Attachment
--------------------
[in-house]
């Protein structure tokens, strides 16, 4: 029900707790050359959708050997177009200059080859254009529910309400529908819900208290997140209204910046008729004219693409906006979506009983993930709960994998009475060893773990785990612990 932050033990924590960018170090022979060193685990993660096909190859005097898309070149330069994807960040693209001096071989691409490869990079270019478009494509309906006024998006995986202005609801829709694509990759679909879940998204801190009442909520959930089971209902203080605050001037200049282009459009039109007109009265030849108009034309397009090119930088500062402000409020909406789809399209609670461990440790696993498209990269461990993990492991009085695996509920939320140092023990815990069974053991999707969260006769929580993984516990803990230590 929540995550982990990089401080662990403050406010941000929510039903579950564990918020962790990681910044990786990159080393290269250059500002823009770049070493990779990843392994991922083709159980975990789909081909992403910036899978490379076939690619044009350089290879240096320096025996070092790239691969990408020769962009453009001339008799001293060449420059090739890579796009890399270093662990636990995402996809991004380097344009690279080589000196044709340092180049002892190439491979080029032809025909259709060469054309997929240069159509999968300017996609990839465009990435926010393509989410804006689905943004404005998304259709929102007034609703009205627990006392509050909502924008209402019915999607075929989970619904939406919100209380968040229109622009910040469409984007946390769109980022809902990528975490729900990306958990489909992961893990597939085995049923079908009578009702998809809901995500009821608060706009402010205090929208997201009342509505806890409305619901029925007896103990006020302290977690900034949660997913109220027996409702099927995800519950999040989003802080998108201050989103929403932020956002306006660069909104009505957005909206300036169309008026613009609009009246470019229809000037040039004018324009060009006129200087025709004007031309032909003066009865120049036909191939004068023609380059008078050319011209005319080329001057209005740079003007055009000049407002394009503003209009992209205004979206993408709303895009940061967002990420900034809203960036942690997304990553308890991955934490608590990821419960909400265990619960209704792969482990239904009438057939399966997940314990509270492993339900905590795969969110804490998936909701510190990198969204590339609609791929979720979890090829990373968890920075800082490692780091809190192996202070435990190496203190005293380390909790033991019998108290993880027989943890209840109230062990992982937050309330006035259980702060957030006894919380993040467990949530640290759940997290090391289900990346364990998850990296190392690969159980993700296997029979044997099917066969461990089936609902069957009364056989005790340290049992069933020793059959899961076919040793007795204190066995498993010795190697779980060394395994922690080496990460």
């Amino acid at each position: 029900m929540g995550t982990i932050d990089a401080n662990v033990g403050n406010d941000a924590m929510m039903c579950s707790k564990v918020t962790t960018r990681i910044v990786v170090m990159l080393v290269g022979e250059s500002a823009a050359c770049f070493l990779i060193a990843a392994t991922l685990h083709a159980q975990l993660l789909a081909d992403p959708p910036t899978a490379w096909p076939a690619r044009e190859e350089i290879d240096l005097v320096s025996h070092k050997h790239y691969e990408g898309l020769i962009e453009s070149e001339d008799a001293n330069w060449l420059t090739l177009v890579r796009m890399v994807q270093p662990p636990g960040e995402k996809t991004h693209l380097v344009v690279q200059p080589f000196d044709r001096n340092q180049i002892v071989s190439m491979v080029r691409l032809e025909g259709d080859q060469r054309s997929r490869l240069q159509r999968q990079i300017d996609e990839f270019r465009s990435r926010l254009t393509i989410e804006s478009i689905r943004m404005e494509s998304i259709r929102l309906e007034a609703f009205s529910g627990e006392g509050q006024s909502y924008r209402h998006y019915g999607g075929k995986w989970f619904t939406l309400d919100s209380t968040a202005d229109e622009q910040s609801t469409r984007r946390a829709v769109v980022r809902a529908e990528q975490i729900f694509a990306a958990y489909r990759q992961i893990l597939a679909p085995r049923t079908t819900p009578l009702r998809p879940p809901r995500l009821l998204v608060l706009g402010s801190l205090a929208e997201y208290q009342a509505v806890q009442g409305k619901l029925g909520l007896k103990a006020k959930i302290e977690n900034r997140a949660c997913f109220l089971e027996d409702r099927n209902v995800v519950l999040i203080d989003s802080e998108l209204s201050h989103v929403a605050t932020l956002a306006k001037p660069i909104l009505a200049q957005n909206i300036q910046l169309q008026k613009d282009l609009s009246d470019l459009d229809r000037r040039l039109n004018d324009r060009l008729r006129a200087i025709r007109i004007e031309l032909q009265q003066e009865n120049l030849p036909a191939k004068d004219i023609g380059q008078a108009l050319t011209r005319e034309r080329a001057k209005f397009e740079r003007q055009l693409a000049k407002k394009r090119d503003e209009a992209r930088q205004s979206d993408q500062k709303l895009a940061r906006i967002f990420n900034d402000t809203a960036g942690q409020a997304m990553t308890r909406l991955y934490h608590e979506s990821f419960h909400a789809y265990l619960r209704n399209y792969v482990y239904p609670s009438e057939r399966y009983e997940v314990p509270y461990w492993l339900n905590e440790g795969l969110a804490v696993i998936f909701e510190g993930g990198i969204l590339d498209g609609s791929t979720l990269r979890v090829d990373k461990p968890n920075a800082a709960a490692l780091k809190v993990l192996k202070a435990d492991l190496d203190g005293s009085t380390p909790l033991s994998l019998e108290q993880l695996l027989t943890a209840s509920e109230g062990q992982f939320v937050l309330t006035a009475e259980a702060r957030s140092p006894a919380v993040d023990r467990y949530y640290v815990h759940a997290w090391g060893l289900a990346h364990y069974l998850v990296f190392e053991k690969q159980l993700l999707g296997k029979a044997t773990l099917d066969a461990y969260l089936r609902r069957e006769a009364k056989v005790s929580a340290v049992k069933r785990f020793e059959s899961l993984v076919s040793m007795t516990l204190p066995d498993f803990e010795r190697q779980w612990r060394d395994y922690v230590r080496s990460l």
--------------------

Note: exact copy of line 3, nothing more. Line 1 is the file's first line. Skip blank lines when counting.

């Amino acid at each position: 029900m929540g995550t982990i932050d990089a401080n662990v033990g403050n406010d941000a924590m929510m039903c579950s707790k564990v918020t962790t960018r990681i910044v990786v170090m990159l080393v290269g022979e250059s500002a823009a050359c770049f070493l990779i060193a990843a392994t991922l685990h083709a159980q975990l993660l789909a081909d992403p959708p910036t899978a490379w096909p076939a690619r044009e190859e350089i290879d240096l005097v320096s025996h070092k050997h790239y691969e990408g898309l020769i962009e453009s070149e001339d008799a001293n330069w060449l420059t090739l177009v890579r796009m890399v994807q270093p662990p636990g960040e995402k996809t991004h693209l380097v344009v690279q200059p080589f000196d044709r001096n340092q180049i002892v071989s190439m491979v080029r691409l032809e025909g259709d080859q060469r054309s997929r490869l240069q159509r999968q990079i300017d996609e990839f270019r465009s990435r926010l254009t393509i989410e804006s478009i689905r943004m404005e494509s998304i259709r929102l309906e007034a609703f009205s529910g627990e006392g509050q006024s909502y924008r209402h998006y019915g999607g075929k995986w989970f619904t939406l309400d919100s209380t968040a202005d229109e622009q910040s609801t469409r984007r946390a829709v769109v980022r809902a529908e990528q975490i729900f694509a990306a958990y489909r990759q992961i893990l597939a679909p085995r049923t079908t819900p009578l009702r998809p879940p809901r995500l009821l998204v608060l706009g402010s801190l205090a929208e997201y208290q009342a509505v806890q009442g409305k619901l029925g909520l007896k103990a006020k959930i302290e977690n900034r997140a949660c997913f109220l089971e027996d409702r099927n209902v995800v519950l999040i203080d989003s802080e998108l209204s201050h989103v929403a605050t932020l956002a306006k001037p660069i909104l009505a200049q957005n909206i300036q910046l169309q008026k613009d282009l609009s009246d470019l459009d229809r000037r040039l039109n004018d324009r060009l008729r006129a200087i025709r007109i004007e031309l032909q009265q003066e009865n120049l030849p036909a191939k004068d004219i023609g380059q008078a108009l050319t011209r005319e034309r080329a001057k209005f397009e740079r003007q055009l693409a000049k407002k394009r090119d503003e209009a992209r930088q205004s979206d993408q500062k709303l895009a940061r906006i967002f990420n900034d402000t809203a960036g942690q409020a997304m990553t308890r909406l991955y934490h608590e979506s990821f419960h909400a789809y265990l619960r209704n399209y792969v482990y239904p609670s009438e057939r399966y009983e997940v314990p509270y461990w492993l339900n905590e440790g795969l969110a804490v696993i998936f909701e510190g993930g990198i969204l590339d498209g609609s791929t979720l990269r979890v090829d990373k461990p968890n920075a800082a709960a490692l780091k809190v993990l192996k202070a435990d492991l190496d203190g005293s009085t380390p909790l033991s994998l019998e108290q993880l695996l027989t943890a209840s509920e109230g062990q992982f939320v937050l309330t006035a009475e259980a702060r957030s140092p006894a919380v993040d023990r467990y949530y640290v815990h759940a997290w090391g060893l289900a990346h364990y069974l998850v990296f190392e053991k690969q159980l993700l999707g296997k029979a044997t773990l099917d066969a461990y969260l089936r609902r069957e006769a009364k056989v005790s929580a340290v049992k069933r785990f020793e059959s899961l993984v076919s040793m007795t516990l204190p066995d498993f803990e010795r190697q779980w612990r060394d395994y922690v230590r080496s990460l």